The changing epidemiology of Clostridium difficile infection over the past decades presents a significant challenge in the management of C. difficile associated diseases. The gastrointestinal tract microbiota provides colonization resistance against C. difficile, and growing evidence suggests that gut microbial derived secondary bile acids (SBAs) play a role. We hypothesized that the C. difficile life cycle; spore germination and outgrowth, growth, and toxin production, of strains that vary by age and ribotype will differ in their sensitivity to SBAs...
March 6, 2017: Anaerobe
https://www.readbyqxmd.com/read/28274145/emerging-monoclonal-antibodies-against-clostridium-difficile-infection
#8
Séverine Péchiné, Claire Janoir, Anne Collignon
Clostridium difficile infections are characterized by a high recurrence rate despite antibiotic treatments and there is an urgent need to develop new treatments such as fecal transplantation and immonotherapy. Besides active immunotherapy with vaccines, passive immunotherapy has shown promise, especially with monoclonal antibodies. Areas covered: Herein, the authors review the different assays performed with monoclonal antibodies against C. difficile toxins and surface proteins to treat or prevent primary or recurrent episodes of C...
April 2017: Expert Opinion on Biological Therapy
https://www.readbyqxmd.com/read/28274126/-selection-of-laboratory-procedures-to-detect-toxigenic-by-the-2-step-method
#9
Yoko Tanino, Mai Kodama, Hiroomi Daicho, Yoshito Miyauchi, Towa Yasumoto, Yukiji Yamada, Noriko Kyotani, Satoko Kurahashi, Masaji Ushiyama, Takeshi Kimura, Toshiaki Komori, Yumiko Fujitomo, Masaki Nakanishi, Naohisa Fujita
The 2-step method is an algorithm to detect toxigenic Clostridium difficile. We herein compared the sensitivities and specificities of an enzyme immunoassay (toxin A/B-EIA), toxigenic culture (TC-EIA), Loop-Mediated Isothermal Amplification assay (LAMP), and Xpert C. difficile (Xpert) with the detection of the toxin B gene by a polymerase chain reaction (PCR). The results obtained showed that the sensitivities and specificities of toxin A/B-EIA, Xpert, TC-EIA, and LAMP were 30 and 100%, 87.2 and 100%, 97.5 and 89...
March 22, 2017: JARMAM: Journal of the Association for Rapid Method and Automation in Microbiology
https://www.readbyqxmd.com/read/28262711/whole-genome-sequences-of-three-clade-3-clostridium-difficile-strains-carrying-binary-toxin-genes-in-china
#10
Rong Chen, Yu Feng, Xiaohui Wang, Jingyu Yang, Xiaoxia Zhang, Xiaoju Lü, Zhiyong Zong
Clostridium difficile consists of six clades but studies on Clade 3 are limited. Here, we report genome sequences of three Clade 3 C. difficile strains carrying genes encoding toxin A and B and the binary toxin. Isolates 103 and 133 (both of ST5) and isolate 106 (ST285) were recovered from three ICU patients. Whole genome sequencing using HiSeq 2500 revealed 4.1-Mb genomes with 28-29% GC content. There were ≥1,104 SNP between the isolates, suggesting they were not of a single clone. The toxin A and B gene-carrying pathogenicity locus (PaLoc) of the three isolates were identical and had the insertion of the transposon Tn6218...
March 6, 2017: Scientific Reports
https://www.readbyqxmd.com/read/28242058/clostridium-difficile-infection-among-us-emergency-department-patients-with-diarrhea-and-no-vomiting
#11
Fredrick M Abrahamian, David A Talan, Anusha Krishnadasan, Diane M Citron, Ashley L Paulick, Lydia J Anderson, Ellie J C Goldstein, Gregory J Moran
STUDY OBJECTIVE: The incidence of Clostridium difficile infection has increased and has been observed among persons from the community who have not been exposed to antibiotics or health care settings. Our aims are to determine prevalence of C difficile infection among emergency department (ED) patients with diarrhea and the prevalence among patients without traditional risk factors. METHODS: We conducted a prospective observational study of patients aged 2 years or older with diarrhea (≥3 episodes/24 hours) and no vomiting in 10 US EDs (2010 to 2013)...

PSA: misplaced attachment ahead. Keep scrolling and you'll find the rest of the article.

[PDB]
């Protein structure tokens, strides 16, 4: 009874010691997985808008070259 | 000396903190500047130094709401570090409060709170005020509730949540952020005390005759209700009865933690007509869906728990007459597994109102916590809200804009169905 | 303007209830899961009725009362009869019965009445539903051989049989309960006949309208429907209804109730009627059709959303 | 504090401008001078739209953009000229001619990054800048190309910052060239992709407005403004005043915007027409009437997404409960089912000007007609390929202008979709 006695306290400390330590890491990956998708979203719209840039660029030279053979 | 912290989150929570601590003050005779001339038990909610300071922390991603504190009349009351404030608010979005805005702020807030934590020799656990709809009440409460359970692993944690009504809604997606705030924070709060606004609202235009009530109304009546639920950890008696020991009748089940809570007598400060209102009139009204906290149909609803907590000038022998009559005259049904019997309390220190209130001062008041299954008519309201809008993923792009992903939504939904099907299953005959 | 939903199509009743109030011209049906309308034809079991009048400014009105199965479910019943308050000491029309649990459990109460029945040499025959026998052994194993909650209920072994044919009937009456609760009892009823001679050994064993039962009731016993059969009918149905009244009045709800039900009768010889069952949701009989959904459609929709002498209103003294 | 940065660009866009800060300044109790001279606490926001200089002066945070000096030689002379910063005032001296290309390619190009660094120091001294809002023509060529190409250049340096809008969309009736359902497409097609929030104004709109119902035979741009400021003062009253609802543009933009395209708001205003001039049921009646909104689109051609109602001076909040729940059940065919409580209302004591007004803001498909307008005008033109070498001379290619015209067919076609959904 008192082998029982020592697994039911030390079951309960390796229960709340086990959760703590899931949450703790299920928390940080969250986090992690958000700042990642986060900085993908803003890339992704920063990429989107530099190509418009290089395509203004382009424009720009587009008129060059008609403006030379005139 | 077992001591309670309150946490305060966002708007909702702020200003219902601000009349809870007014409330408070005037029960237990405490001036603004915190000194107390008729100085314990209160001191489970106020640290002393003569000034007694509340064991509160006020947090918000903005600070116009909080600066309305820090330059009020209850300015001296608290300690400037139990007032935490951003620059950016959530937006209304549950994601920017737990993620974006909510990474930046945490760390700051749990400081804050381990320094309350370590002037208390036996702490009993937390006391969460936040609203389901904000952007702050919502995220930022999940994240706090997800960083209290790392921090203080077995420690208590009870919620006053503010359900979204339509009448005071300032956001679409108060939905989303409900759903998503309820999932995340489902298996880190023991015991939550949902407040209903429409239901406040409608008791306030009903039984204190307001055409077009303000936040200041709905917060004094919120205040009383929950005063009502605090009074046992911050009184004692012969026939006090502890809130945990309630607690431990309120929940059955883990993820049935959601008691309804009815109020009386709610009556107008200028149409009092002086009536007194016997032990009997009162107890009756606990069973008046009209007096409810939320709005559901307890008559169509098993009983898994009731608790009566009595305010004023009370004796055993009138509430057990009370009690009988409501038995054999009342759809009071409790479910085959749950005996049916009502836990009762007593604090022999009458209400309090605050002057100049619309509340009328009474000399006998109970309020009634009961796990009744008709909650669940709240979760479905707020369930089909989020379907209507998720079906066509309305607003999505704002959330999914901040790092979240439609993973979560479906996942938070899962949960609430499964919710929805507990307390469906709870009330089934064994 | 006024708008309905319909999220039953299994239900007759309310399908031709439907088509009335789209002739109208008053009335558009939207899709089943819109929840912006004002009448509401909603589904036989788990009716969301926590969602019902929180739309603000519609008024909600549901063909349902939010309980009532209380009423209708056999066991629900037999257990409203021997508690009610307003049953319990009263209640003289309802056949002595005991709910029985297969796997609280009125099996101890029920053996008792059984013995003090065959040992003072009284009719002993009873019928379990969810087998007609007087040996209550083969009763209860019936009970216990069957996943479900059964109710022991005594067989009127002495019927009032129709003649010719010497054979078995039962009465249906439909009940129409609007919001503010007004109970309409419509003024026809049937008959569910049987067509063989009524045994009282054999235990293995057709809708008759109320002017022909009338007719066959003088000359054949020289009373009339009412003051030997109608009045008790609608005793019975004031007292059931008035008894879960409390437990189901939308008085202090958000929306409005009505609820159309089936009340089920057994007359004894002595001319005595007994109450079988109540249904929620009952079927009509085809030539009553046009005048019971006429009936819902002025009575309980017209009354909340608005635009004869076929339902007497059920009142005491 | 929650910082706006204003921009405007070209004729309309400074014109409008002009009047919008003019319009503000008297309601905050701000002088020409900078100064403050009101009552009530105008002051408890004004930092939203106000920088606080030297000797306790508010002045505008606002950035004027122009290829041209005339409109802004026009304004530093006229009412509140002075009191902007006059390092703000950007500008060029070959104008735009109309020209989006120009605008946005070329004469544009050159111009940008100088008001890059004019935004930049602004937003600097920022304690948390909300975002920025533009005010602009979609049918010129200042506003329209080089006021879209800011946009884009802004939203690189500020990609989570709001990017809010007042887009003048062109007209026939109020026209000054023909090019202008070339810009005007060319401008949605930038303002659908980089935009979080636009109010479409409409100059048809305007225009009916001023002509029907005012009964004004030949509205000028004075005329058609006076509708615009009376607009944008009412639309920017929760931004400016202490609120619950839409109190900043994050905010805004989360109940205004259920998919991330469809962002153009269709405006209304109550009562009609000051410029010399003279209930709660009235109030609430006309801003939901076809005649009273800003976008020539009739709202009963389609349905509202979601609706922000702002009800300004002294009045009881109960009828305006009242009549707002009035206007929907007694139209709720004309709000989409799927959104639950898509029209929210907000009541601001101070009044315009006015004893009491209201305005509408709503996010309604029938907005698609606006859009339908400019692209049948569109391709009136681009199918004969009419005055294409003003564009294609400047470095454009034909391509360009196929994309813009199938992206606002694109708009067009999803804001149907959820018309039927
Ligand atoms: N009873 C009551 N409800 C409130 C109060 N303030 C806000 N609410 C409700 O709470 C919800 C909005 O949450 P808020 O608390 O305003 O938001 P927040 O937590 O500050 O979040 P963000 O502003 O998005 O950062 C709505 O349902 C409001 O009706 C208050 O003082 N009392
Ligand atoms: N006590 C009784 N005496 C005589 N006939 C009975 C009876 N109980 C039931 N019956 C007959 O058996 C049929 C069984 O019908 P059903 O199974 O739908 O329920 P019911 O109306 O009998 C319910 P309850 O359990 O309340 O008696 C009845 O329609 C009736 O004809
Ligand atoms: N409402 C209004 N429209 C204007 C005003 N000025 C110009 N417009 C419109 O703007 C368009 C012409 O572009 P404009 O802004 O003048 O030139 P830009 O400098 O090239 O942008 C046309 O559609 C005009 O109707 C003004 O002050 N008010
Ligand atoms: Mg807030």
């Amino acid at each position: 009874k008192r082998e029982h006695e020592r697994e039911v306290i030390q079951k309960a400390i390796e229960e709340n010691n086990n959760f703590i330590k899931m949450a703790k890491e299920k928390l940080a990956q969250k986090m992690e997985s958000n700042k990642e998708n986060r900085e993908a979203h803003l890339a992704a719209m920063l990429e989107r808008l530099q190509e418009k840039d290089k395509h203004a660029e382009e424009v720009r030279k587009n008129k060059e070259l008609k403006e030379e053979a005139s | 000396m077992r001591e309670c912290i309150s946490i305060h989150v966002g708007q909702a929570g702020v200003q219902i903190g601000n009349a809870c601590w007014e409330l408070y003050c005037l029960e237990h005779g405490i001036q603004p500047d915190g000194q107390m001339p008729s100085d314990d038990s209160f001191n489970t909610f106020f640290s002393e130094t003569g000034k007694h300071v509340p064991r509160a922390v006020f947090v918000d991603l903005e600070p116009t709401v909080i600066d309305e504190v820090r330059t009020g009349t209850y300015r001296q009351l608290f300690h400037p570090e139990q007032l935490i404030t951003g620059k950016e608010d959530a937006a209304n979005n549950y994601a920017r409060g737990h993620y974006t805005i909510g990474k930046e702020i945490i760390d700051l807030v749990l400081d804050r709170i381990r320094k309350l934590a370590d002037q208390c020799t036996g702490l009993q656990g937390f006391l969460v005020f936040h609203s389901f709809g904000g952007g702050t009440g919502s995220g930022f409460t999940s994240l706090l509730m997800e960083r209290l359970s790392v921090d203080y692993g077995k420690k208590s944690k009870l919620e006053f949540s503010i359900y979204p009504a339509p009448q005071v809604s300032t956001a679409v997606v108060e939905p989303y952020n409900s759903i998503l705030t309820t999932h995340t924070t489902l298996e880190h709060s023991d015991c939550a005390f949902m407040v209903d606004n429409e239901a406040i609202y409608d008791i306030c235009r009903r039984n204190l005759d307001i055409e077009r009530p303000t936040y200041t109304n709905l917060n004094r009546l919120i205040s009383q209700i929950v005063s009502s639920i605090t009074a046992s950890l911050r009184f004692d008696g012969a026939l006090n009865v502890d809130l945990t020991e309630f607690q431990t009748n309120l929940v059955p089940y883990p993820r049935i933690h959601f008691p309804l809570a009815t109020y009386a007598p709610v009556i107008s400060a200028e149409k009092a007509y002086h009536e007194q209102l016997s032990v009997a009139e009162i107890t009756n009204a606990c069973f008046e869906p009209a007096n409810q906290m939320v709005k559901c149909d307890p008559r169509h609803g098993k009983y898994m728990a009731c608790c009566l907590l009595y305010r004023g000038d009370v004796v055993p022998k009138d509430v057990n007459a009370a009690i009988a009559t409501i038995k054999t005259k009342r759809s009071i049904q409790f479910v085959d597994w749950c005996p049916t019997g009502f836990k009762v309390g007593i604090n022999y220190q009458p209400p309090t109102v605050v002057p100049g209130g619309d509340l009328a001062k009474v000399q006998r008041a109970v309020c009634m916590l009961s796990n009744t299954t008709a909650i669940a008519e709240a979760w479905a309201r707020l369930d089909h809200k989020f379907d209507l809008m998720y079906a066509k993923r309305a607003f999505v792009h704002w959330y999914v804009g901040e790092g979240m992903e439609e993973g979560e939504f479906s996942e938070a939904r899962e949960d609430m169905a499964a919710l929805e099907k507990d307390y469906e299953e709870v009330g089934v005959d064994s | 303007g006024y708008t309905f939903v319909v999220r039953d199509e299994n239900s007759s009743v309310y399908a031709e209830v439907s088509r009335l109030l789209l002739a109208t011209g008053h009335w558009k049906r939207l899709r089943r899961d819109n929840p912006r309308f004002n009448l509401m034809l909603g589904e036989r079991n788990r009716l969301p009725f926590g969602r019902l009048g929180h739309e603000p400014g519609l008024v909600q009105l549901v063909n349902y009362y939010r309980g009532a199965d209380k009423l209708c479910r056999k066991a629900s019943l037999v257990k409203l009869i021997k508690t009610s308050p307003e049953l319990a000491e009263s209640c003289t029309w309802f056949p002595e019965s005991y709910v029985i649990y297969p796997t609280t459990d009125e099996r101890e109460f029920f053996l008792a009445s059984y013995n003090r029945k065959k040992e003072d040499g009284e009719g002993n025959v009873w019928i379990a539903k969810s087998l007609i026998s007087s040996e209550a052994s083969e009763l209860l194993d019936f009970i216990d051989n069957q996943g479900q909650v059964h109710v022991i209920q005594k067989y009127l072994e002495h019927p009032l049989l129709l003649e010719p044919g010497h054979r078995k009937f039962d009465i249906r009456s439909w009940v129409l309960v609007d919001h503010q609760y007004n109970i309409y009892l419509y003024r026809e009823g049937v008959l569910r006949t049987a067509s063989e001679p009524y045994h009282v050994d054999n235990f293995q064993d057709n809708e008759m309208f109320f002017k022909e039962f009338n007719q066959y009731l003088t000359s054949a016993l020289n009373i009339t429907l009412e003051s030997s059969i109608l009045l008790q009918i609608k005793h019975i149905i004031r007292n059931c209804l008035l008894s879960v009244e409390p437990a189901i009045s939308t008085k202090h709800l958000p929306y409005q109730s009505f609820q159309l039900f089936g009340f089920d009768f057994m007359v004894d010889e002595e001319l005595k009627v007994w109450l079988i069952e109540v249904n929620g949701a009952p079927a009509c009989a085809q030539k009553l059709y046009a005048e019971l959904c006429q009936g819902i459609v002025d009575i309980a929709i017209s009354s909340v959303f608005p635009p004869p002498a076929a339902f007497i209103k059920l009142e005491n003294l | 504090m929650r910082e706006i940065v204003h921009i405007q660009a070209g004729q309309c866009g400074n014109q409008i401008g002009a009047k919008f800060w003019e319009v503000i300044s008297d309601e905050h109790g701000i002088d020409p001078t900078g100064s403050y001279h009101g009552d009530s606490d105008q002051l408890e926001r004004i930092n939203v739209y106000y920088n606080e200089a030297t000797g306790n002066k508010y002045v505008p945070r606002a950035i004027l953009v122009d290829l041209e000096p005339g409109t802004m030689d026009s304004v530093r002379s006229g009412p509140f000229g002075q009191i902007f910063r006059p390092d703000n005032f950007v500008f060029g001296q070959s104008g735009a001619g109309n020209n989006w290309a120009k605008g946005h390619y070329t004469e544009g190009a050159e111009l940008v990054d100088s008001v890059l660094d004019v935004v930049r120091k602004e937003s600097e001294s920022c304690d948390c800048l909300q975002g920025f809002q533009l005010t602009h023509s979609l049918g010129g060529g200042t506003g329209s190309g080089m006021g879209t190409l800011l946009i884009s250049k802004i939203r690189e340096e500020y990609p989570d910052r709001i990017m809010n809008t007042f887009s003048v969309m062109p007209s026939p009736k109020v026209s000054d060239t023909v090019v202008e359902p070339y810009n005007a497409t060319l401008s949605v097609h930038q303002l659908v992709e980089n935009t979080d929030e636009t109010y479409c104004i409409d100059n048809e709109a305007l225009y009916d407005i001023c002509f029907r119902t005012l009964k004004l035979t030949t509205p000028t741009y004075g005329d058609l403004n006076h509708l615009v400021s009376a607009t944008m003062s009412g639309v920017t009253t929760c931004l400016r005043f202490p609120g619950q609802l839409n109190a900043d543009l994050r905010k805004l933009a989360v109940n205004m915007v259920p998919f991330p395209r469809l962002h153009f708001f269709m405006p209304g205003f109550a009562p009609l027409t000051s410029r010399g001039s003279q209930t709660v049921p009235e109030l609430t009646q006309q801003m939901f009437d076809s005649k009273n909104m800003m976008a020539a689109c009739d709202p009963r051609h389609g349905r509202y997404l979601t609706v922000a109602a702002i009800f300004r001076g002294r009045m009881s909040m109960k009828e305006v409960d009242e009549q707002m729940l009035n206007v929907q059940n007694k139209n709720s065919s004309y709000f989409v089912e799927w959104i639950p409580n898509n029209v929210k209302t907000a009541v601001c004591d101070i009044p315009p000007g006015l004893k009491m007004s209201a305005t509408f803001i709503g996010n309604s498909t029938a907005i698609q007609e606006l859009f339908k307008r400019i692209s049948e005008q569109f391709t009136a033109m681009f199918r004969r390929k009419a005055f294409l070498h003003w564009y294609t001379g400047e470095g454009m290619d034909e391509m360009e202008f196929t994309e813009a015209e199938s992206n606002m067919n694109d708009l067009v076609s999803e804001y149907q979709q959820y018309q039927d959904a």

February 24, 2017: Annals of Emergency Medicine
https://www.readbyqxmd.com/read/28238427/development-of-a-non-radiolabeled-glucosyltransferase-activity-assay-for-c-difficile-toxin-a-and-b-using-ultra-performance-liquid-chromatography
#12
John W Loughney, Catherine Lancaster, Colleen E Price, Van M Hoang, Sha Ha, Richard R Rustandi
Clostridium difficile infection (CDI) is the leading cause of gastroenteritis-associated death in the United States. The major virulent factors of C. difficile are toxin A (TcdA) and toxin B (TcdB). Toxicity is mediated by the glucosyltransferase domains on TcdA and TcdB wherein a glucose is transferred from UDP-glucose to Ras homolog family member A (RhoA) receptor. This modification results in disruption of critical cell signaling events. Vaccination against these toxins is considered the best way to combat the CDI...
January 31, 2017: Journal of Chromatography. A
https://www.readbyqxmd.com/read/28223147/comparative-performance-study-of-six-commercial-molecular-assays-for-rapid-detection-of-toxigenic-clostridium-difficile
#13
Yossi Paitan, Tamar Miller Roll, Amos Adler
OBJECTIVES: Rapid and accurate detection of C. difficile in stool impacts patient treatment and containment efforts. Detection of C. difficile toxin genes using nucleic acid amplification techniques (NAAT) is part of a multistep algorithm. Our objective was to directly compare the diagnostic accuracy and applicability of 6 commercial C. difficile NAAT assays. METHODS: In this study, 210 specimens were analysed in parallel by 6 commercial NAAT. Toxigenic culture was used as a reference method...
February 18, 2017: Clinical Microbiology and Infection
https://www.readbyqxmd.com/read/28219893/toxin-positive-clostridium-difficile-latently-infect-mouse-colonies-and-protect-against-highly-pathogenic-c-difficile
#14
Lucie Etienne-Mesmin, Benoit Chassaing, Oluwaseyi Adekunle, Lisa M Mattei, Frederic D Bushman, Andrew T Gewirtz